Art

New playwrights announced for Art House INKubator project

Art House Productions has officially announced the 2020-2021 cohort of its INKubator Program, a year-long process for a select group of six playwrights in residence at Art House Productions. This year’s playwrights are Andrea Coleman, Izzi D’Esposito, Madeline Dennis-Yates, Nathaniel Foster, Aja Nisenson, and SMJ. This will be the 3rd Annual INKubator New Play Festival, a six-day marathon festival scheduled to take place in May 2021.

Playwrights will meet virtually over the next several months with program director Alex Tobey to share new work, receive feedback, and develop a first draft of a new play. Meetings are expected to be in-person when it’s safer to do so. Each writer will team up with a director and actors to present a public reading in May as a part of INKubator.

In addition to monthly meetings, playwrights will receive free admission to performances, mixers, and other events at Art House Productions. Audiences will also have the opportunity to participate in conversations with the writers, directors, and actors following each performance.

Andrea Coleman is a Brooklyn based writer, performer and lawyer originally from Virginia. She writes sketch comedy, standup comedy, screenplays, stageplays, and her Medium articles have been viewed online over half a million times. The law comedy show she created and stars in, Woke Laws, has been featured in The New York Times, TimeOut NY, NPR, and aired on PBS. She has toured her standup at SF Sketchfest and written and executive produced five short films which have been selections at 16 film festivals.

Izzi D’Esposito (she/her) is a New York based playwright and songwriter. Her work has been produced or developed at The Playwrights Realm, Workshop Theater, Homegrown Theater, the Seven Devils Playwrights Conference, Ars Nova, Arts Tristate, Carnegie Mellon University, Horizon Theater, Boise Contemporary Theater and more. She has a

This Interior Designer Turned Her Cookie-Cutter Town House Into a Personal Art Gallery

“The biggest challenge was using what was already here but making it better,” says Tiffany (left). “This isn’t our forever home, so I had to be really smart about what I decided to spend money on and what just needed a small facelift. It’s way easier to bring your full vision to life without any restrictions, but the fun part is figuring it out with those limitations.”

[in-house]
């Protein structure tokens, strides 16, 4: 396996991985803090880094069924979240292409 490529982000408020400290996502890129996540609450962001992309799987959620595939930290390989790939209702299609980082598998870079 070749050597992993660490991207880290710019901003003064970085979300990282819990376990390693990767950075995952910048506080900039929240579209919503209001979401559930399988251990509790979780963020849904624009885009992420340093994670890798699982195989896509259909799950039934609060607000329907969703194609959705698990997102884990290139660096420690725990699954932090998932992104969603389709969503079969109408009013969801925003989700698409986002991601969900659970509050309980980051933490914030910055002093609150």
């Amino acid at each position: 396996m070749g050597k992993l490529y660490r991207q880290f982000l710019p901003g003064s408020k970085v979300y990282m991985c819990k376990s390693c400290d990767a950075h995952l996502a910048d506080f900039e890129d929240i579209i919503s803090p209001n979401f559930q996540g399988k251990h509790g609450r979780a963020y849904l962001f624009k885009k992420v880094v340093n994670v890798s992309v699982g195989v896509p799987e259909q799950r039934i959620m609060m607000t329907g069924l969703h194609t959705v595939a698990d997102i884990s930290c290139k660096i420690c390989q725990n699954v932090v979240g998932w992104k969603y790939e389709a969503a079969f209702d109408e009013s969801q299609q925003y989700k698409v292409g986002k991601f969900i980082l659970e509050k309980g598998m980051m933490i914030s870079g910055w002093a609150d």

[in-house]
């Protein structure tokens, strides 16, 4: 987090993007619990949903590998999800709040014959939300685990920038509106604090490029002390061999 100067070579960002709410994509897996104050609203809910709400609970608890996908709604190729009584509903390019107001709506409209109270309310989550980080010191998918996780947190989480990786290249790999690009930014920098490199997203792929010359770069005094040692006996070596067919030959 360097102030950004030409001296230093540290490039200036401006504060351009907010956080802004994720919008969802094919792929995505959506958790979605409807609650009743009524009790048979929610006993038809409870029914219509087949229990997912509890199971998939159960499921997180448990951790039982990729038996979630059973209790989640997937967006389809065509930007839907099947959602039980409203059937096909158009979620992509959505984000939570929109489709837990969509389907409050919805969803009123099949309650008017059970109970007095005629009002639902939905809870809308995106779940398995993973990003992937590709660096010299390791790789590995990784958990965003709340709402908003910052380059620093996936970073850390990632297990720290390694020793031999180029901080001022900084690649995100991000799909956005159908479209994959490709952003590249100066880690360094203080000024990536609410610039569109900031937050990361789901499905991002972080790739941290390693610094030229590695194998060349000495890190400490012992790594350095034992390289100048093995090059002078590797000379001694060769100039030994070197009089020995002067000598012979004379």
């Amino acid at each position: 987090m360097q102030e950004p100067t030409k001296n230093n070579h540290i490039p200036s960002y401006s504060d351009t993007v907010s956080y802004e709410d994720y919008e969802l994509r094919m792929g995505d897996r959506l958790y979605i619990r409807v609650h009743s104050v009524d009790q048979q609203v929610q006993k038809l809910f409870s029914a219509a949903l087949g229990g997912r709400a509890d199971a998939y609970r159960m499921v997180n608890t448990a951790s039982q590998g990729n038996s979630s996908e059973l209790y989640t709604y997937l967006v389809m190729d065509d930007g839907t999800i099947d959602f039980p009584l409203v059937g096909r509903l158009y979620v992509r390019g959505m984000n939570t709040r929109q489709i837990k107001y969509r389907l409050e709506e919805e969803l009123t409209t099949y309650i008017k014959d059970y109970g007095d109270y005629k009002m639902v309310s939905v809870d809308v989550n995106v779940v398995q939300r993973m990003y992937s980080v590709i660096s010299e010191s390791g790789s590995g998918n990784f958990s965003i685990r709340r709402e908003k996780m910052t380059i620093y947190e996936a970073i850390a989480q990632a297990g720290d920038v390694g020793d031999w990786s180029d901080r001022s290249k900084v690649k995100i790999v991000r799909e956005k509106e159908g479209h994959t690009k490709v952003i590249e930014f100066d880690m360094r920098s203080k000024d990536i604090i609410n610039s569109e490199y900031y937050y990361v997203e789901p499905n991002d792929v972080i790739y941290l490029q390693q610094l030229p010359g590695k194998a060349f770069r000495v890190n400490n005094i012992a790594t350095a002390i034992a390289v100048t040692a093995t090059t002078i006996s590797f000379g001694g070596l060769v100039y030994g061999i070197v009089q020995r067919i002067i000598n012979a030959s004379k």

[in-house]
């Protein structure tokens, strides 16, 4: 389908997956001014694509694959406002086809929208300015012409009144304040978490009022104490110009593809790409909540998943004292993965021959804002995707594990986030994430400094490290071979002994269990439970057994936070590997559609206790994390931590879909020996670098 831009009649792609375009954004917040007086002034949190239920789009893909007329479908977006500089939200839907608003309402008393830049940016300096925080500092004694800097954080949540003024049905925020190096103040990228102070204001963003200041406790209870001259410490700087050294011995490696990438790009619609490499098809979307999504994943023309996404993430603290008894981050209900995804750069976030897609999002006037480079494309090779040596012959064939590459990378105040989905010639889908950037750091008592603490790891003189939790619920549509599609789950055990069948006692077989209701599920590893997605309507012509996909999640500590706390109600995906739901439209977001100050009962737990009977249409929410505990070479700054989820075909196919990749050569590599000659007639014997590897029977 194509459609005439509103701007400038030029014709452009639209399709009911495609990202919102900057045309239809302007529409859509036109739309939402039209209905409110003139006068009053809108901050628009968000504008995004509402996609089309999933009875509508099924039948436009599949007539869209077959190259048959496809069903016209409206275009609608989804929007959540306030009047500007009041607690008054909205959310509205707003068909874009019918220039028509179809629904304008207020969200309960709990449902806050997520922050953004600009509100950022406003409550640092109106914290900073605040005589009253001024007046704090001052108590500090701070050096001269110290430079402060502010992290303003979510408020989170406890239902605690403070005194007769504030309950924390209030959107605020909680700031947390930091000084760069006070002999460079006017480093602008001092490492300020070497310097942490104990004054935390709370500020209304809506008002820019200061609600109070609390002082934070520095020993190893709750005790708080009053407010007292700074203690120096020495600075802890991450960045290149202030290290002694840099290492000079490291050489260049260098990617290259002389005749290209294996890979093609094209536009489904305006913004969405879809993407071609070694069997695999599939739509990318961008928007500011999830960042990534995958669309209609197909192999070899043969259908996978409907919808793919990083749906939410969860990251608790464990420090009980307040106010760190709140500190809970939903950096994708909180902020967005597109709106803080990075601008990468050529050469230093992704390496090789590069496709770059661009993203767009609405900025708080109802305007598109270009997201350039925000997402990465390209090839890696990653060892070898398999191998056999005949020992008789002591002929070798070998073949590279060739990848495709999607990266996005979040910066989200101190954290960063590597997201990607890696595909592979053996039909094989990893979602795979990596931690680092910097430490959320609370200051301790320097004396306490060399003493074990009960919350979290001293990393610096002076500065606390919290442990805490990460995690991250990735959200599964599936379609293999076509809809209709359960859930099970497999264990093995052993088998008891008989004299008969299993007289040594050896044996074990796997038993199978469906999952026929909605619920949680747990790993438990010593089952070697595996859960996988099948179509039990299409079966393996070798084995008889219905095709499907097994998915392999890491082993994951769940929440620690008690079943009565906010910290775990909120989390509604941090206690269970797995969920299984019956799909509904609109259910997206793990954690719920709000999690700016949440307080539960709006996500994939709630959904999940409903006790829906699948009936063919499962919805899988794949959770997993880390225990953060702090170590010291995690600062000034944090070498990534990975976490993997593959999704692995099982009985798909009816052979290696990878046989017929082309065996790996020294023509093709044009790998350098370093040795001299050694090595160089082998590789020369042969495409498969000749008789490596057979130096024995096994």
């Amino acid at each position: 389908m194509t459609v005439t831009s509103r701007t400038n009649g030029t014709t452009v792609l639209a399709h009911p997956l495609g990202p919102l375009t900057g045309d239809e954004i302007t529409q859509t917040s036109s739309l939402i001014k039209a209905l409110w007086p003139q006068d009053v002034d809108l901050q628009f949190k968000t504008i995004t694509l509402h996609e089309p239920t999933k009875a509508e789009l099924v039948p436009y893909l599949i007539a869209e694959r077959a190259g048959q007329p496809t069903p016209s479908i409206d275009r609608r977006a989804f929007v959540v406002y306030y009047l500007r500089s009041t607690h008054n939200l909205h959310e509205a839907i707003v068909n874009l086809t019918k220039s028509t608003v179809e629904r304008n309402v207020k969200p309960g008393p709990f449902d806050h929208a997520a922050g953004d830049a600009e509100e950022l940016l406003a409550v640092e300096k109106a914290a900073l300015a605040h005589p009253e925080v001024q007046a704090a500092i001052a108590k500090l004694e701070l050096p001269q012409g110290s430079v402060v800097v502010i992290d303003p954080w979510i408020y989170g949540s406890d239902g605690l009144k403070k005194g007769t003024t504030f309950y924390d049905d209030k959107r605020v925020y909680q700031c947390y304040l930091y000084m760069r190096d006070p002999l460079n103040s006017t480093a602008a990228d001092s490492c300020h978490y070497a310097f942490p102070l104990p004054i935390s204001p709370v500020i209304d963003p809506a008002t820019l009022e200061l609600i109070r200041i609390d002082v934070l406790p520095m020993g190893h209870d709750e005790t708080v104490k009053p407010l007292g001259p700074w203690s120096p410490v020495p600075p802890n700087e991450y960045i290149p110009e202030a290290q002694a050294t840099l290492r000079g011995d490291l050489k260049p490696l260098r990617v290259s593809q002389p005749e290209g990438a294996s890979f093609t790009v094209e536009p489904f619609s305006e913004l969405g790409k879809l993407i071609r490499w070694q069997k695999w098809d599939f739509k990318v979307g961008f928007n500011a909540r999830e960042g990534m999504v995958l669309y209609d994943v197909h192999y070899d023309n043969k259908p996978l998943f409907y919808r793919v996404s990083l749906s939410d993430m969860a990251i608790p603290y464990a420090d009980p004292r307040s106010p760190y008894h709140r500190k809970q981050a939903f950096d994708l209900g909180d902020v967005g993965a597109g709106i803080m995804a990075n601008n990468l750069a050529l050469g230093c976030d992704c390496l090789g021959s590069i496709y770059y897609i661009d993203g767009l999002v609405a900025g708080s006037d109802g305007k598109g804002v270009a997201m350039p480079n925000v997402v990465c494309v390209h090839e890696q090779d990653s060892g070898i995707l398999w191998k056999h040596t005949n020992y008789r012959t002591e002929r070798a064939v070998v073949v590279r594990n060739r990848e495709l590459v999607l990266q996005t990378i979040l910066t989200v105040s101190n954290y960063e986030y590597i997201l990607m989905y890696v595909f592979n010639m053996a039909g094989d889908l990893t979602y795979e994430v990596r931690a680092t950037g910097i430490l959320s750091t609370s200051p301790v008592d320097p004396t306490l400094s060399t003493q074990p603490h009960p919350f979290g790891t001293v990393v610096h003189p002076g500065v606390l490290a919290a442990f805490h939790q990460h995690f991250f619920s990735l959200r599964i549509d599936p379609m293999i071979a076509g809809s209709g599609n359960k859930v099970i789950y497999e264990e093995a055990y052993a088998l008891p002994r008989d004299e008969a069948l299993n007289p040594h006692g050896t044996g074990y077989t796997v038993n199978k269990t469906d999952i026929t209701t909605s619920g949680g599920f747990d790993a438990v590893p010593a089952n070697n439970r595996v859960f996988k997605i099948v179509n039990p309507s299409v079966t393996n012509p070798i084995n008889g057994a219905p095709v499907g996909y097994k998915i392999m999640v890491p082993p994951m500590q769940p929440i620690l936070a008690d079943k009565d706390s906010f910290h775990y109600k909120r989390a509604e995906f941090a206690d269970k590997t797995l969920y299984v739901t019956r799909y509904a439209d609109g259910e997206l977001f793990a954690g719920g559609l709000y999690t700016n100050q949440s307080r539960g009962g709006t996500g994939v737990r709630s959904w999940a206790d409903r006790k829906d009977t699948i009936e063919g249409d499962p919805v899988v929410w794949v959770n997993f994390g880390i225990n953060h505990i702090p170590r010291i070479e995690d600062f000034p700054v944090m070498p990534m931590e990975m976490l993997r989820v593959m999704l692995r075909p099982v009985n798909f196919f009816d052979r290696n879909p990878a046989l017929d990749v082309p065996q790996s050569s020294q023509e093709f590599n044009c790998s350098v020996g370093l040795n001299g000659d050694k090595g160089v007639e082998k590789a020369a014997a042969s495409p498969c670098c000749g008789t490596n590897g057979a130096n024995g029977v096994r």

“The biggest challenge was using what was already here but making it better,” says Tiffany (left). “This isn’t our forever home, so I had to be really smart about what I decided to spend money on and what just needed a small facelift. It’s way easier to bring your full vision to life without any restrictions, but the fun part is figuring it out with those limitations.”

When interior designer Tiffany Thompson bought this two-bedroom Portland, Oregon, town house in 2016, she was working at Nike and viewed its close proximity to the company’s headquarters as a major benefit. It also didn’t hurt that she had access to a community pool and tennis court, or that the drive toward her street was lined with towering trees. But the deciding factor, Tiffany remembers, is that it had a certain Pacific Northwest luxury. “What initially drew me to this place was the amount of natural light it received. It’s pretty bright all of the time,” Tiffany says. “Coming from Miami where it’s usually sunny, the thing that scared me most about purchasing a home in Portland was that it was going to be dark and rainy seven months out of the year.”

The challenge would be turning this cookie-cutter town house into a personalized haven. Tiffany was surrounded by a blank canvas. Luckily, her boyfriend, Julian Gaines, is a fine artist. “With all of the art, we want to evoke emotion and really let them be the highlight of our home,” she says. “Being with an artist is amazing because I have endless items to choose from.”

“For the dining room art, Julian imagined himself being next in line on his way to heaven and seeing the person in front of him receiving his halo,” she says. The table is from Lillian August, and the surrounding chairs are from Design Within Reach. The Studio Eero Aarnio Mini Pony Chair in the corner was found at Finnish Design Shop.
“For the dining room art, Julian imagined himself being next in line on his way to heaven and seeing the person in front of him receiving his halo,” she says. The table is from Lillian

This Tiffany Thompson Turned Her Cookie-Cutter Town House Into a Personal Art Gallery

“The biggest challenge was using what was already here but making it better,” says Tiffany (left). “This isn’t our forever home, so I had to be really smart about what I decided to spend money on and what just needed a small facelift. It’s way easier to bring your full vision to life without any restrictions, but the fun part is figuring it out with those limitations.”